Another concern is the thermal break between the heater block and the heat sink, where heat transfers from the heater block to the heat sink and, if not entirely functional, causes the plastic to bend somewhat.
This can cause a plugin to the plastic or a minor obstruction on the cold side, and it can happen at any moment throughout the print.
Give your nozzle a good cleaning, and if the obstruction is severe enough, a cold pull. Unclogging a Jammed Nozzle is a somewhat lengthy piece that many people have found helpful.
Reduce your temperature or replace your heat sink if you have a thermal break or a poor-quality heat sink.
A damaged PTFE tube can go undiscovered for a long time before you realize it’s causing problems with your prints.
The Capricorn PTFE tube has a very low friction coefficient, allowing the filament to move freely. It’s more responsive, resulting in higher print accuracy and a reduced need for retraction settings, saving you time.
The popularity of this tubing stems from how well it works and how long it lasts.
You gain less slippage, less wear and tear on your extruder, and, most importantly, a far better level of temperature resistance.
5. Extruder and Gears Contain Dust and Debris
As your filament is extruded, your extruder and gears continually operate and apply constant pressure. While this happens, your extruder and gears bite down on your filament. Which can leave dust and dirt in these components over time.
If you need a quick cure, simply exhale deeply into the extruder, which should do the trick if the buildup isn’t too bad. However, be sure you’re not inhaling the dust.
This, or simply washing down the extruder from the outside, may not be sufficient.
Most debris should come off with a moist paper towel without being pushed around.
The most effective option here is to disassemble it and give it a thorough wipe down to ensure that all of the dust and debris trapped inside is removed.
The simple solution here is to:
- Turn off your printer.
- Remove your extruder’s screws.
- Remove the feeder and fan assembly.
- Remove any debris.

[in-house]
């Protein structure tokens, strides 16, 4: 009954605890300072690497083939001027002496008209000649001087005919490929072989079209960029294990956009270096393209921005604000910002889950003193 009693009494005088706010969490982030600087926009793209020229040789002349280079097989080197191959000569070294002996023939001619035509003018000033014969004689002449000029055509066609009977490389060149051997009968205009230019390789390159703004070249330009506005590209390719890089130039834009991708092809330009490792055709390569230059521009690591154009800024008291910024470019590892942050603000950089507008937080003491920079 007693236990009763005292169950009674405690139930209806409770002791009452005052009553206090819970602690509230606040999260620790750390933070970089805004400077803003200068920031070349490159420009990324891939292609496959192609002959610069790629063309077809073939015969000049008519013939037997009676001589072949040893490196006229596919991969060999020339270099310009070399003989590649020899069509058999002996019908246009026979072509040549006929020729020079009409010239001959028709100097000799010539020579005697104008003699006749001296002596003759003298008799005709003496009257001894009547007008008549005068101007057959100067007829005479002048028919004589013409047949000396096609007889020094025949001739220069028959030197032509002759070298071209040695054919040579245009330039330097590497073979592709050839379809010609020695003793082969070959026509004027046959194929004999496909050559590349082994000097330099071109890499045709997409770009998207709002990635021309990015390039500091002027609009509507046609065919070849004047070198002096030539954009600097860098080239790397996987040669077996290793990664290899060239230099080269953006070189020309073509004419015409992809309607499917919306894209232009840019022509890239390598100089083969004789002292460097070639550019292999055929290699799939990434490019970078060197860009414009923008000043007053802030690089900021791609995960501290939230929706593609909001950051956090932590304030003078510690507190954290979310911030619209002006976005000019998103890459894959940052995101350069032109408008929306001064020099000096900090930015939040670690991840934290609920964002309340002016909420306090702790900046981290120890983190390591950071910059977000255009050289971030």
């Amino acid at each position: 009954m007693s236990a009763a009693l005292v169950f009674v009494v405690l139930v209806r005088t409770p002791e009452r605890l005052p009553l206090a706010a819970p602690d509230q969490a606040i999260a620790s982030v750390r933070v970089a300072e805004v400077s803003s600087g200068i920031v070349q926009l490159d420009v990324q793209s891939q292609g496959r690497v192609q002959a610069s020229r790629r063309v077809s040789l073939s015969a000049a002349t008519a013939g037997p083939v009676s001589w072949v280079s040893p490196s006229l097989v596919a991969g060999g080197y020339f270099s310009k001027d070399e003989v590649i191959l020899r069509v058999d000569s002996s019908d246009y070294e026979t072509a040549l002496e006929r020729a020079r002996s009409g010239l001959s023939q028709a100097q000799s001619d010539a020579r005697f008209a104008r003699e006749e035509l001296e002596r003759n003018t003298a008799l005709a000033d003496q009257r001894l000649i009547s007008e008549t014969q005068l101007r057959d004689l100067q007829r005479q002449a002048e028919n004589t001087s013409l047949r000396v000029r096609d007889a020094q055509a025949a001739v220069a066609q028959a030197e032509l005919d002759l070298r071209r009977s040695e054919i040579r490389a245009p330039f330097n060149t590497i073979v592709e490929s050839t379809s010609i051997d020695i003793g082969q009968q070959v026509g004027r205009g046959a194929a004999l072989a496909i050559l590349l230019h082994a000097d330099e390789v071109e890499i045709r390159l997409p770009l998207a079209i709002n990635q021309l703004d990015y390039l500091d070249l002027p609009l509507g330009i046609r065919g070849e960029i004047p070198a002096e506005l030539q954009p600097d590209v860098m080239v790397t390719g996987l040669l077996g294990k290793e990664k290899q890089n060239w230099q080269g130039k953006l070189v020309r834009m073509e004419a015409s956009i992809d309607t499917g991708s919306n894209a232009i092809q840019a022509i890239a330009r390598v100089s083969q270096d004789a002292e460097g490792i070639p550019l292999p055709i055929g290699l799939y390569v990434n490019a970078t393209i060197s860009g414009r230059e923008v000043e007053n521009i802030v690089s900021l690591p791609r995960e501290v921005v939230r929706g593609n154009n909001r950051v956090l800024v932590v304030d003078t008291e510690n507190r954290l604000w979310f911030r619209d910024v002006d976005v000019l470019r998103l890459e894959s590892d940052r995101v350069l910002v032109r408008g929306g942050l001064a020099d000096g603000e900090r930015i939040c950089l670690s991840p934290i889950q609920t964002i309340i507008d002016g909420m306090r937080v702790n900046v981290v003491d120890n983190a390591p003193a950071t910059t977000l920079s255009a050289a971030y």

- Reinstall the fan and feeder, and everything should be OK.
The type and quality of filament you use may also impact, so experiment with a few different brands to determine which one works best. Filament prone to brittleness, such as PLA, is more likely to cause this problem than TPU.
6. Incorrectly calibrated extruder motor or low stepper voltage
This is a more unusual cause, but it is feasible and has happened to some users. This could be your issue if you’ve tried several other options, and they haven’t worked.
Your printer’s motor may run erratically due to a loose or broken power connection, resulting in delayed feed to the print head. If you have this problem, you can hear a clicking noise during the printing process.
Whether the problem is caused by faulty or weak wires, it is a problem that can be resolved once it is identified.
Manufacturers are sometimes at blame in this situation, releasing power accessories that don’t perform as well as they should over time.
Double-check that your extruder’s wheel is securely attached to the feeder motor and isn’t slipping.
Ensure that the power connections are secure and that the cables are free of snags or damage. Check that your printer’s power cable is sturdy enough to handle it and correct the voltage.
If you feel this is the problem, you can get a new power cord or power supply.
7. Filament Feeder Problems Caused by Inadequate Filament Spring Tension
High spring tension can wear down your material, causing it to distort and move more slowly. As previously mentioned, this can result in a clicking noise.
You’ll experience uneven extrusion if your filament isn’t passed through correctly, equivalent to a low printing temperature. The wrong spring tension on your printer’s extruder can cause these filament feeder troubles.
If the spring tension in your printer is too low, the wheel that grips the material will not be able to generate enough pressure.
If the spring tension on your printer is too high, the wheel will grab your material too tightly, causing it to distort and alter its shape. Tolerances for how comprehensive your printing material can be are generally in the 0.02mm range for 1.75mm filament.
You can see how squeezing and deforming the material might cause problems.
Printing materials will struggle to move down the tube, and as they progress further down the printer, they will not feed as smoothly as they should.
You can either tighten or loosen the spring tension by adjusting the screw or replacing the feeder entirely.
I would recommend purchasing a new feeder if you have a lower-cost printer. Still, you should not need to do so if you have a higher-quality printer that does not have spring tension difficulties.
If you enjoy high-quality 3D prints, the 3D Printer Tool Kit from Amazon is for you. It’s a must-have collection of 3D printing equipment, including everything you’ll need to remove, clean, and finish your 3D prints.